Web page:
Take the 2024 Good Citizen Challenge

What can you do to improve your community?
Explore this year’s Challenge and find out!

The world needs more Good Citizens — people who nurture our communities and value our democracy; who listen to and consider different perspectives; who pitch in, help others and take care of the things we all share.

Since 2018, the Good Citizen Challenge has been encouraging Vermont students in grades K-8 to learn civics and practice the habits of good citizenship.

Each Challenge invites participants to learn about their communities, their government and news literacy — and find ways to help others. In return, the organizers recognize their work in Seven Days newspaper and parenting magazine Kids VT — and in person during a reception at the Vermont State House.

Participants also win prizes, and everyone who enters the 2024 Challenge will have a chance to win a free trip for two to Washington, D.C.!

Need some inspiration?

Meet some Good Citizens who’ve been hard at work already this summer.

The Summer 2024 Good Citizen Challenge is organized by Burlington-based Seven Days, — Vermont’s locally owned, independent weekly — and its free quarterly parenting magazine Kids VT with underwriting support from the Evslin Family Foundation and Vermont Community Foundation.

Good Citizen Challenge Organizers

Seven Days
Kids VT

2024 Good Citizen Challenge Underwriters

The Vermont Community Foundation

The Evslin Family

Pomerleau Family Foundation Logo

2024 Good Citizen Challenge Partners

Vermont Public
Phoenix Books
Milne Travel
Front Porch Forum
Vermont Humanities
Vermont State House
Vermont Secretary of State
Vermont Humanities
Vermont Green FC
VTDigger
WCAX Channel 3 logo

WHY CIVICS?

We the people of the United States are deeply divided. What better time to focus on the American values we all share?

Touring the Statehouse!

On March 27, 2019 the 2018 class of Good Citizens met Gov. Phil Scott and were recognized by the Vermont House for their contributions to their communities.

“However we choose to fulfill our civic duty, each of us has a role to play. This responsibility to and respect for each other is part of what makes Vermont so special. So that’s why I’m very pleased to help celebrate the launch of this program, which I hope will encourage young Vermonters to learn more about our state, their communities, government and our civic responsibilities.”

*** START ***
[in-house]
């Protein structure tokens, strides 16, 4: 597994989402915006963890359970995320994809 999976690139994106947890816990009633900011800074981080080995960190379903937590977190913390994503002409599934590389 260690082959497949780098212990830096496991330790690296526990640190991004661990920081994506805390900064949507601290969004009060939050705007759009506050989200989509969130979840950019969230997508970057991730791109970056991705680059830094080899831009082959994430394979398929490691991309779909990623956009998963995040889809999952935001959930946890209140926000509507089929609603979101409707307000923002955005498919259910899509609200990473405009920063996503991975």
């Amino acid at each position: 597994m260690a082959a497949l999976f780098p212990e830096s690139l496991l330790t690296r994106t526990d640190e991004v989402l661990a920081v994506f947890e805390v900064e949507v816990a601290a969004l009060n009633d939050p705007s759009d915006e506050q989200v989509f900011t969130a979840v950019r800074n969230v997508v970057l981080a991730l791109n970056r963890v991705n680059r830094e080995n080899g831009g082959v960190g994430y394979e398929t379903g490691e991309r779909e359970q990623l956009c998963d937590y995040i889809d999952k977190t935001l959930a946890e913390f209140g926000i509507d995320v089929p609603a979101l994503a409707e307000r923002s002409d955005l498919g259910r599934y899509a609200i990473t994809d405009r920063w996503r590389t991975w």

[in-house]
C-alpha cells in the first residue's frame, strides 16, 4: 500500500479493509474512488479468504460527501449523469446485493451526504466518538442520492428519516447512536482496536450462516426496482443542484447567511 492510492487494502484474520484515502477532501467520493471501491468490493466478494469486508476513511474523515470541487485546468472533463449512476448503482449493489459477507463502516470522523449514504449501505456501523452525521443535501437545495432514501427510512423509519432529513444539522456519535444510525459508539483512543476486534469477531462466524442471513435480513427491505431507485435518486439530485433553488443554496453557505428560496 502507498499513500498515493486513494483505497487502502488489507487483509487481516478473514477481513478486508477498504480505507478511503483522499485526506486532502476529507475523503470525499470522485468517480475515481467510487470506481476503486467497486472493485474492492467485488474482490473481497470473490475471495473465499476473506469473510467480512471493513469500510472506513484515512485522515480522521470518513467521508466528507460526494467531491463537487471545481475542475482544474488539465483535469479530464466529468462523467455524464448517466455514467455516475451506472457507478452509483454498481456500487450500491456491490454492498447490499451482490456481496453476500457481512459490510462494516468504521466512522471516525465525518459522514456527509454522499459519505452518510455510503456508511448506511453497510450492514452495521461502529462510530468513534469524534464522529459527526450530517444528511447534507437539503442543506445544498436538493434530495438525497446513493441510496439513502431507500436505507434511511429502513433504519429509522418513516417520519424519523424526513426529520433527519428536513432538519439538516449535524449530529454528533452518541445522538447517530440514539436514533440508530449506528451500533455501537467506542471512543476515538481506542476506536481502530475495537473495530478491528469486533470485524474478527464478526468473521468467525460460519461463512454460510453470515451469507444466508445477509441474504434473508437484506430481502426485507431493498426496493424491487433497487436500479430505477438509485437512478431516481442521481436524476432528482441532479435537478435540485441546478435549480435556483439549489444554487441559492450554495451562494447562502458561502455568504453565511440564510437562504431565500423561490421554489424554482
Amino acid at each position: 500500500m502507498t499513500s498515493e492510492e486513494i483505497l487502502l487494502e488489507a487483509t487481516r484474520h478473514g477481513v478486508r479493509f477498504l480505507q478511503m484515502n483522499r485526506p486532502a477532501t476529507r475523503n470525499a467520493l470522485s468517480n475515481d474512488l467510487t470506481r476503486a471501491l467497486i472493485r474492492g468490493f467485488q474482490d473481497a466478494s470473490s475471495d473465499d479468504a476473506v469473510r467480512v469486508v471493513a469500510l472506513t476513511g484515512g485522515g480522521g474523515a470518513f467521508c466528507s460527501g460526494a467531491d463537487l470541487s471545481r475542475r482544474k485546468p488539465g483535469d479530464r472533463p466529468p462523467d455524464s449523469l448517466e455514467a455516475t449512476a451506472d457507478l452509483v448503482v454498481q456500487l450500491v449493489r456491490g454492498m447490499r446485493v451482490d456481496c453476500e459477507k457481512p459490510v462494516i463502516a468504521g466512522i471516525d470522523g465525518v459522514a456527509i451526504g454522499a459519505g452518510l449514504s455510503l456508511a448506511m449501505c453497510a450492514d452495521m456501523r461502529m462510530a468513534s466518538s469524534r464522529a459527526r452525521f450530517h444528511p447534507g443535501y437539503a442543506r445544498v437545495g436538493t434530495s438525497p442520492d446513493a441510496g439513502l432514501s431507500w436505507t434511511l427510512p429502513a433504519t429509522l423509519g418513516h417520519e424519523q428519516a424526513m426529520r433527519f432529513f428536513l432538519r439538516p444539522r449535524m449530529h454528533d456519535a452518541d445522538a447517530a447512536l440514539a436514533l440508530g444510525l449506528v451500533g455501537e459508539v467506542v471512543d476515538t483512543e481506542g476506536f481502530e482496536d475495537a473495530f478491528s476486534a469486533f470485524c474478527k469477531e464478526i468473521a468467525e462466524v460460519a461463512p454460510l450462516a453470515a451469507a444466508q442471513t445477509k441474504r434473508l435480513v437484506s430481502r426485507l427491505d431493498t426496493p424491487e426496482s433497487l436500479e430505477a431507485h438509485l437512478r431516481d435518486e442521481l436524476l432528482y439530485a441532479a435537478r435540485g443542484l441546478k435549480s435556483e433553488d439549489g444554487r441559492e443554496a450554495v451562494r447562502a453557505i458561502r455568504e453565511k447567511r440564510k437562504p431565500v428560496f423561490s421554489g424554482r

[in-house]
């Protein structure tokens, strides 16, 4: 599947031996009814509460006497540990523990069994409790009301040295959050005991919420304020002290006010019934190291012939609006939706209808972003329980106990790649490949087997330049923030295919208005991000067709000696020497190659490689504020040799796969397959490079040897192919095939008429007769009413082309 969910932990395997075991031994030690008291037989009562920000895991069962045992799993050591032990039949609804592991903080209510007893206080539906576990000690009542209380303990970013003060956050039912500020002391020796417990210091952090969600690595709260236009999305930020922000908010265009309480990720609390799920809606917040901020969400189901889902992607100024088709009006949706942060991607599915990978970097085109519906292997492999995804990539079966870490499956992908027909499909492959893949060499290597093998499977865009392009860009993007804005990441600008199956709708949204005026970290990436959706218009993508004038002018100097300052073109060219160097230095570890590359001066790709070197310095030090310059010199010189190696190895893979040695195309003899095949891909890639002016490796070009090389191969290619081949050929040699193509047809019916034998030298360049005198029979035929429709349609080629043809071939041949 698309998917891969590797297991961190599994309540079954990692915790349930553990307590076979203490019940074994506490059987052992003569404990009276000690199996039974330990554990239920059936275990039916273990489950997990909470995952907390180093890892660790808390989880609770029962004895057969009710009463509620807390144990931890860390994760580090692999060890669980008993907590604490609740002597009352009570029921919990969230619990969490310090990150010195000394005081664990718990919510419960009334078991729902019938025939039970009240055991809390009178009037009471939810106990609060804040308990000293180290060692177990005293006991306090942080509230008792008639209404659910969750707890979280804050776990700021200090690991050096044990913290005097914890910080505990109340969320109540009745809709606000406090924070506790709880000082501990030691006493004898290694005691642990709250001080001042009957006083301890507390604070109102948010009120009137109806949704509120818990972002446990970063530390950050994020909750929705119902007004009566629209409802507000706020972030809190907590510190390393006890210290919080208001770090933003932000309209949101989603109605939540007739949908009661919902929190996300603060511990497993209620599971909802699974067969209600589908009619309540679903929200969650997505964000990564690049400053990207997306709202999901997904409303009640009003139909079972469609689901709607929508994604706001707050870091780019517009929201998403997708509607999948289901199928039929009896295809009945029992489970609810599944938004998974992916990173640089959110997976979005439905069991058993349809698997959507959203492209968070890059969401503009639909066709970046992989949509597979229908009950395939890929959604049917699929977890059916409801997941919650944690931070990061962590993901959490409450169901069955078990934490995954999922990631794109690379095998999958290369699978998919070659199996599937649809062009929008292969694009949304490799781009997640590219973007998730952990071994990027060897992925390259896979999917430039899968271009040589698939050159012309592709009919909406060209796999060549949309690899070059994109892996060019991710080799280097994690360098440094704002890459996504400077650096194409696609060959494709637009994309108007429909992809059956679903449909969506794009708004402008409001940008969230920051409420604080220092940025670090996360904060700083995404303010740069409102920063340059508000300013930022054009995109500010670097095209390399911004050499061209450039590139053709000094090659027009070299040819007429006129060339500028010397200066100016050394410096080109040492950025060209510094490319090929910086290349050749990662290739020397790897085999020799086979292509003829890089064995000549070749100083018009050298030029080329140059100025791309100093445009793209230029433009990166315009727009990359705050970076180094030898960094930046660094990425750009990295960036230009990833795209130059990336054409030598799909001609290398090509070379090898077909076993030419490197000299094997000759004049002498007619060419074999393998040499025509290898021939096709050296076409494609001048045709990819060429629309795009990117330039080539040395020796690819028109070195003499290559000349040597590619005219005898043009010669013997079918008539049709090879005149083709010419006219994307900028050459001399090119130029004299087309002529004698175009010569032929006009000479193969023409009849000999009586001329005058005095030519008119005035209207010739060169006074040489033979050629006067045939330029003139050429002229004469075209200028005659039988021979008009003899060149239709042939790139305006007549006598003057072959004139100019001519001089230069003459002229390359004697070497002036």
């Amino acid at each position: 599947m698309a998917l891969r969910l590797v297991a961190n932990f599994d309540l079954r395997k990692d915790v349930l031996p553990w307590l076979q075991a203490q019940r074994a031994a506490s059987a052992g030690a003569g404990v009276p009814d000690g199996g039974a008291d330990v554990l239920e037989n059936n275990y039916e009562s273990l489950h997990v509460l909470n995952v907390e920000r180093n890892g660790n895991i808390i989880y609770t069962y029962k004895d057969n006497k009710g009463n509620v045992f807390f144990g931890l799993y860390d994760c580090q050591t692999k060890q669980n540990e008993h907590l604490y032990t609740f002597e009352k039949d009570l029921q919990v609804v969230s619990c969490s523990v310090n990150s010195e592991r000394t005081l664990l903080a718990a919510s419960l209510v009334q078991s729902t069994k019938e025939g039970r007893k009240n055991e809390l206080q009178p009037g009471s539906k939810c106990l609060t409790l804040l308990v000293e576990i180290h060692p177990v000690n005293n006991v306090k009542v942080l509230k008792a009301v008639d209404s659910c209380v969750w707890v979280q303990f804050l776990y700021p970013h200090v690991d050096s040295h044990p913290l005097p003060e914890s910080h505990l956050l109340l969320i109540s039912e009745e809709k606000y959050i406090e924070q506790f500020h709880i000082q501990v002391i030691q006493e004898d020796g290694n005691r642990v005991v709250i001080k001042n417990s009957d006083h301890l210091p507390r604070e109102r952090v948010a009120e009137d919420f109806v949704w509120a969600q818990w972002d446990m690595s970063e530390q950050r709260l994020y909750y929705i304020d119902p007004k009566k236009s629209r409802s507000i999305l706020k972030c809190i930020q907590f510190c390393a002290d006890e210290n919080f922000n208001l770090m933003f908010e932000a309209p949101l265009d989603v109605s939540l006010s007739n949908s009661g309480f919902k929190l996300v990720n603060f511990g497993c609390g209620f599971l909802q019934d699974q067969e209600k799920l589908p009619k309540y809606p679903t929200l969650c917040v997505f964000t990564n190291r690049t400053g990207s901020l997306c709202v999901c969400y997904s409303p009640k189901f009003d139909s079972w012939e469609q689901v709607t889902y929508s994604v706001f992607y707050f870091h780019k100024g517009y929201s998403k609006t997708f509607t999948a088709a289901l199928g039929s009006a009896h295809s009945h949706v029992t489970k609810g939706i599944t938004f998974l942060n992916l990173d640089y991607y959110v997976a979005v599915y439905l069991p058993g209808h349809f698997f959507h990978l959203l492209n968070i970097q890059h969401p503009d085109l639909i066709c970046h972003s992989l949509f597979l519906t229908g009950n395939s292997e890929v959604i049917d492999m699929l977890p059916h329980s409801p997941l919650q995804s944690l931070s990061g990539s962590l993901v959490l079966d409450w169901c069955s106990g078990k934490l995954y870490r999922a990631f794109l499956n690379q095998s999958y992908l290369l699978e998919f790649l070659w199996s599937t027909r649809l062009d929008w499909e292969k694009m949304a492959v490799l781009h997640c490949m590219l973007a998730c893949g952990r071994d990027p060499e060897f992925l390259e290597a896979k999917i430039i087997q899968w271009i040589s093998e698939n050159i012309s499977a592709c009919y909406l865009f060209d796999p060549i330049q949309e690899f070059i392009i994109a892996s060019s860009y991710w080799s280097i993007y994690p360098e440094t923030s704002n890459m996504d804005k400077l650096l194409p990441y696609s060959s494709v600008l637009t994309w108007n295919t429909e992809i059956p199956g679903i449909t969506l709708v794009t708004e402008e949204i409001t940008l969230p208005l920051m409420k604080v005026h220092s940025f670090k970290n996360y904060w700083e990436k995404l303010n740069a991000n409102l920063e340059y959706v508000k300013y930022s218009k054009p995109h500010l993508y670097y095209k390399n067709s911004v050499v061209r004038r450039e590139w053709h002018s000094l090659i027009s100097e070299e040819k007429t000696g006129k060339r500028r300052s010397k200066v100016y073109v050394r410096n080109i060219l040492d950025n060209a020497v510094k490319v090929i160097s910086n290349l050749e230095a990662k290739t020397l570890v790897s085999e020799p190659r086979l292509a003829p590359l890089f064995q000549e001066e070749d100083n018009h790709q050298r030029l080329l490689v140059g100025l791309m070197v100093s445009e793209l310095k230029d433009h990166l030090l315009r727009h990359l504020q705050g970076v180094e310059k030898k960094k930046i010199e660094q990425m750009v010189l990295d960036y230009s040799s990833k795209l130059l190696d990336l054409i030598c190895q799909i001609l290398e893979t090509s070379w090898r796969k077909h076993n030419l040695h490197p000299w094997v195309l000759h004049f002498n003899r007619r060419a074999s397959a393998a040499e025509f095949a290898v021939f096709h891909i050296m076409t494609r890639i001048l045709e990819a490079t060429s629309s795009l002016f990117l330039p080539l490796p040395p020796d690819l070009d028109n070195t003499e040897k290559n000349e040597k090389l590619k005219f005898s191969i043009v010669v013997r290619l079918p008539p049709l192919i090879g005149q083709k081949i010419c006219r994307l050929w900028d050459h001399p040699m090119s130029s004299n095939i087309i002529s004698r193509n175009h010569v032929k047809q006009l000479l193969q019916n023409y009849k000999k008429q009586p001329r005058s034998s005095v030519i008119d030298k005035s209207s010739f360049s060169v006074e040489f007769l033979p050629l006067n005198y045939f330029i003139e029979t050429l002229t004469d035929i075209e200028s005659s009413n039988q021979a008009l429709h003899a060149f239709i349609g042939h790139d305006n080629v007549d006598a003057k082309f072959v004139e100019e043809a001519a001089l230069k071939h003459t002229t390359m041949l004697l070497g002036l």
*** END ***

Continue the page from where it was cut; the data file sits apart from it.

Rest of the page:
Vermont Governor Phil Scott
“It’s just very exciting for me to see [the Good Citizen Challenge] and the idea that you can get points by having a conversation with someone who you disagree with, and see what you learn from it. Because really, that’s what happens in this building all the time.”
Lt. Governor David Zuckerman
“I’m often asked to visit high schools and colleges to talk about civic engagement, and my message is always: Even if you can’t vote yet, there are so many important ways you can get involved.”
Secretary of State Jim Condos

“There are real people behind stereotypes we paint of the other side. The Good Citizen Challenge helps more young people understand that when you engage in the discourse, those stereotypes start to fade. And you start to truly understand what it means to be a good citizen.”

Ethan Sonneborn, 14, candidate for governor
“Our youth have so much to offer. We simply, in light of the opportunities and the challenges we face today, cannot afford to squander that potential.”
Liz Gamache, Vermont Community Foundation; former mayor of St. Albans
Cathy Resmer

“How can Americans participate in their democracy — or defend it — if they don’t understand the principles on which it rests? As former Supreme Court Justice Sandra Day O’Connor said, ‘Civic knowledge can’t be handed down the gene pool. It has to be learned.'”

Cathy Resmer, Seven Days / Kids VT

Photo: Jeb Wallace-Brodeur

IN THE NEWS

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Please contact us at 802‑865-1020, ext. 114
(Monday‑Friday, 9 a.m.‑5 p.m.)
or send us an email: goodcitizen@sevendaysvt.com